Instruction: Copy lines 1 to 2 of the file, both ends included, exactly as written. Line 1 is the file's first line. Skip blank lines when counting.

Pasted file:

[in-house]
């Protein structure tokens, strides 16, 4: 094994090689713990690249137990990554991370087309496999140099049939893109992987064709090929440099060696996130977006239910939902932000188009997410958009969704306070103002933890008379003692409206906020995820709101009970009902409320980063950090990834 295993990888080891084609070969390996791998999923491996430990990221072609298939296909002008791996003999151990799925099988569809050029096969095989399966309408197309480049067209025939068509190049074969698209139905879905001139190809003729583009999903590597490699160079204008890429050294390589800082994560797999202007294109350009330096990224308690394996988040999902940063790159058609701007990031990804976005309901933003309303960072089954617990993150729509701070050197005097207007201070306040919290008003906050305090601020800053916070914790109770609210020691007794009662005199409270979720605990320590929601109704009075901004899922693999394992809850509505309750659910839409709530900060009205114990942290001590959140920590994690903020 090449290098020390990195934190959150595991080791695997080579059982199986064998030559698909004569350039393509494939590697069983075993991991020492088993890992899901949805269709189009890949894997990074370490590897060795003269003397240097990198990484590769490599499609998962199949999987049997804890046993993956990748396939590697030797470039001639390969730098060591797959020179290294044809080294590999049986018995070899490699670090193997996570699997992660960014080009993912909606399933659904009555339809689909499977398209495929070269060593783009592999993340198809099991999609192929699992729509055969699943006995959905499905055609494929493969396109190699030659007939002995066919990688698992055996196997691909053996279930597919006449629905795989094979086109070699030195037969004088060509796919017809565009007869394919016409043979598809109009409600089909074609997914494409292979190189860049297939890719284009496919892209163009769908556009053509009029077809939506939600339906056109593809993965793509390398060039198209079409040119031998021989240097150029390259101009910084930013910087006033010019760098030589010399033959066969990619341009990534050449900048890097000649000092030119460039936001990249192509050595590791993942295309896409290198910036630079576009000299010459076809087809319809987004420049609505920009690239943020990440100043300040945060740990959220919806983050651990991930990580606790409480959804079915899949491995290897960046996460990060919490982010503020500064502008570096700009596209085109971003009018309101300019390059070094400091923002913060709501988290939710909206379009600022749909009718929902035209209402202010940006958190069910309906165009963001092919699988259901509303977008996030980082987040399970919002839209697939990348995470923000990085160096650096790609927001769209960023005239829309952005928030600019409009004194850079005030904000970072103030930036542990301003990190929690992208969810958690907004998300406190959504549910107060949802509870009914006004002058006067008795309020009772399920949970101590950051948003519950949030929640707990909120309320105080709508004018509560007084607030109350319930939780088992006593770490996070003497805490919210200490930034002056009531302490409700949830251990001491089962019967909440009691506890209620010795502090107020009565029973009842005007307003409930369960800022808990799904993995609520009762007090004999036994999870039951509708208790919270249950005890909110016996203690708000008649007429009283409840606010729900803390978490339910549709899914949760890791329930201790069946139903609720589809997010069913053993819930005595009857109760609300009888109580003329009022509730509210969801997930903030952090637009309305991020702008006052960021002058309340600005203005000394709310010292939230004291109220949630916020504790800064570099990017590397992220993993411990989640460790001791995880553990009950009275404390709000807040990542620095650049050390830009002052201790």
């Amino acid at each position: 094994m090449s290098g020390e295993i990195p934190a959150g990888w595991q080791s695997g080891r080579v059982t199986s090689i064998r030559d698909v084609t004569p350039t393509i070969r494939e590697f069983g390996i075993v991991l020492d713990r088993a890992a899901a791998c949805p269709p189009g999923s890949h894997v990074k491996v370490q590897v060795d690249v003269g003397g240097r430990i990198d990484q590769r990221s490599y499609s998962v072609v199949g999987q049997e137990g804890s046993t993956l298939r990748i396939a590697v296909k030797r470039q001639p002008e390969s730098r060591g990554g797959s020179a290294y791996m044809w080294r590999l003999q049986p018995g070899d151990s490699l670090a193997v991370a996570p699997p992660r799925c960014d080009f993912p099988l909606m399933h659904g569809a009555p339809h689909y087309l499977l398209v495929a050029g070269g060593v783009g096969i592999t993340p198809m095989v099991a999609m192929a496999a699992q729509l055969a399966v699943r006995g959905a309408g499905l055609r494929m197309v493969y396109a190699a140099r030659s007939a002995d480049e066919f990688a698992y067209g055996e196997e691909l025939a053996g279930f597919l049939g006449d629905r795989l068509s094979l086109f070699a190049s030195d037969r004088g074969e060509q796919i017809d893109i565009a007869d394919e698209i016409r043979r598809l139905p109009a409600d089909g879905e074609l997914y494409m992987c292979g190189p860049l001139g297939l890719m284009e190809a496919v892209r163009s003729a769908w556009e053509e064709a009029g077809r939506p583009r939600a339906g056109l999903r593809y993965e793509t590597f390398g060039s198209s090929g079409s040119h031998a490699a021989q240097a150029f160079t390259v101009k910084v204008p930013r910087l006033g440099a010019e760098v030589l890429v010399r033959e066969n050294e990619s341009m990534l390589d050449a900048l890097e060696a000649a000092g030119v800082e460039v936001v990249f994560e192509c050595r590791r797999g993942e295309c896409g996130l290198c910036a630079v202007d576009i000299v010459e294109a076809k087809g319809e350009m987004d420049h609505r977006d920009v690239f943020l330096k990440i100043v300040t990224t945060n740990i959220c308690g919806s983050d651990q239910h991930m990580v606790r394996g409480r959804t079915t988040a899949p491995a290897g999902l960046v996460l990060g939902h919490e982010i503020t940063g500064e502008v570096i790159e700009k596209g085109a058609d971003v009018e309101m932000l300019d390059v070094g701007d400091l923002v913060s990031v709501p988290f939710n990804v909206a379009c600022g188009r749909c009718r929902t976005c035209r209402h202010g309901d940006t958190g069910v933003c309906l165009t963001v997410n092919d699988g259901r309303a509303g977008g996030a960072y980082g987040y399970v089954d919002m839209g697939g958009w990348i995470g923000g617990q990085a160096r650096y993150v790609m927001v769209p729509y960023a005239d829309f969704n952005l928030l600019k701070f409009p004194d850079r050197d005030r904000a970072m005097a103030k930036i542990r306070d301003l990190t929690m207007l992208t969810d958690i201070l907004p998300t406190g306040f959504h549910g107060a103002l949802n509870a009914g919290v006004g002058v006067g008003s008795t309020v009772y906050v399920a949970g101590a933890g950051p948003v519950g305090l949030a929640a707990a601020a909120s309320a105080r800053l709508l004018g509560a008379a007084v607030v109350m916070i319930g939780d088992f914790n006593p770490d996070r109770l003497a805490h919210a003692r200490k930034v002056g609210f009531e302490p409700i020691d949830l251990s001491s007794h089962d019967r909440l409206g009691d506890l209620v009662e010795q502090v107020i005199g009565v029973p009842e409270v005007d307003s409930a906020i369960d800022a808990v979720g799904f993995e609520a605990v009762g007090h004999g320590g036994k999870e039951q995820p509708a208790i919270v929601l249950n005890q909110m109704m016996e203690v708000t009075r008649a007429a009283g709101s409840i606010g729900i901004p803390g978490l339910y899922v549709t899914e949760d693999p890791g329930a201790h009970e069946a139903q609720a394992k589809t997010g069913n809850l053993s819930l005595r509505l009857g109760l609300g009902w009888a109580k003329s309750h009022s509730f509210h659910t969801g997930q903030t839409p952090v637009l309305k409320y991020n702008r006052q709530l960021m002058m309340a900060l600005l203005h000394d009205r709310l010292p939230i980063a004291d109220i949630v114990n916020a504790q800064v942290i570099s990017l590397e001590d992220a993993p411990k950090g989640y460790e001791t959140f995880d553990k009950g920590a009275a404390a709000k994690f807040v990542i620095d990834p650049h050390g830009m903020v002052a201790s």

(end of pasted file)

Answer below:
[in-house]
């Protein structure tokens, strides 16, 4: 094994090689713990690249137990990554991370087309496999140099049939893109992987064709090929440099060696996130977006239910939902932000188009997410958009969704306070103002933890008379003692409206906020995820709101009970009902409320980063950090990834 295993990888080891084609070969390996791998999923491996430990990221072609298939296909002008791996003999151990799925099988569809050029096969095989399966309408197309480049067209025939068509190049074969698209139905879905001139190809003729583009999903590597490699160079204008890429050294390589800082994560797999202007294109350009330096990224308690394996988040999902940063790159058609701007990031990804976005309901933003309303960072089954617990993150729509701070050197005097207007201070306040919290008003906050305090601020800053916070914790109770609210020691007794009662005199409270979720605990320590929601109704009075901004899922693999394992809850509505309750659910839409709530900060009205114990942290001590959140920590994690903020 090449290098020390990195934190959150595991080791695997080579059982199986064998030559698909004569350039393509494939590697069983075993991991020492088993890992899901949805269709189009890949894997990074370490590897060795003269003397240097990198990484590769490599499609998962199949999987049997804890046993993956990748396939590697030797470039001639390969730098060591797959020179290294044809080294590999049986018995070899490699670090193997996570699997992660960014080009993912909606399933659904009555339809689909499977398209495929070269060593783009592999993340198809099991999609192929699992729509055969699943006995959905499905055609494929493969396109190699030659007939002995066919990688698992055996196997691909053996279930597919006449629905795989094979086109070699030195037969004088060509796919017809565009007869394919016409043979598809109009409600089909074609997914494409292979190189860049297939890719284009496919892209163009769908556009053509009029077809939506939600339906056109593809993965793509390398060039198209079409040119031998021989240097150029390259101009910084930013910087006033010019760098030589010399033959066969990619341009990534050449900048890097000649000092030119460039936001990249192509050595590791993942295309896409290198910036630079576009000299010459076809087809319809987004420049609505920009690239943020990440100043300040945060740990959220919806983050651990991930990580606790409480959804079915899949491995290897960046996460990060919490982010503020500064502008570096700009596209085109971003009018309101300019390059070094400091923002913060709501988290939710909206379009600022749909009718929902035209209402202010940006958190069910309906165009963001092919699988259901509303977008996030980082987040399970919002839209697939990348995470923000990085160096650096790609927001769209960023005239829309952005928030600019409009004194850079005030904000970072103030930036542990301003990190929690992208969810958690907004998300406190959504549910107060949802509870009914006004002058006067008795309020009772399920949970101590950051948003519950949030929640707990909120309320105080709508004018509560007084607030109350319930939780088992006593770490996070003497805490919210200490930034002056009531302490409700949830251990001491089962019967909440009691506890209620010795502090107020009565029973009842005007307003409930369960800022808990799904993995609520009762007090004999036994999870039951509708208790919270249950005890909110016996203690708000008649007429009283409840606010729900803390978490339910549709899914949760890791329930201790069946139903609720589809997010069913053993819930005595009857109760609300009888109580003329009022509730509210969801997930903030952090637009309305991020702008006052960021002058309340600005203005000394709310010292939230004291109220949630916020504790800064570099990017590397992220993993411990989640460790001791995880553990009950009275404390709000807040990542620095650049050390830009002052201790």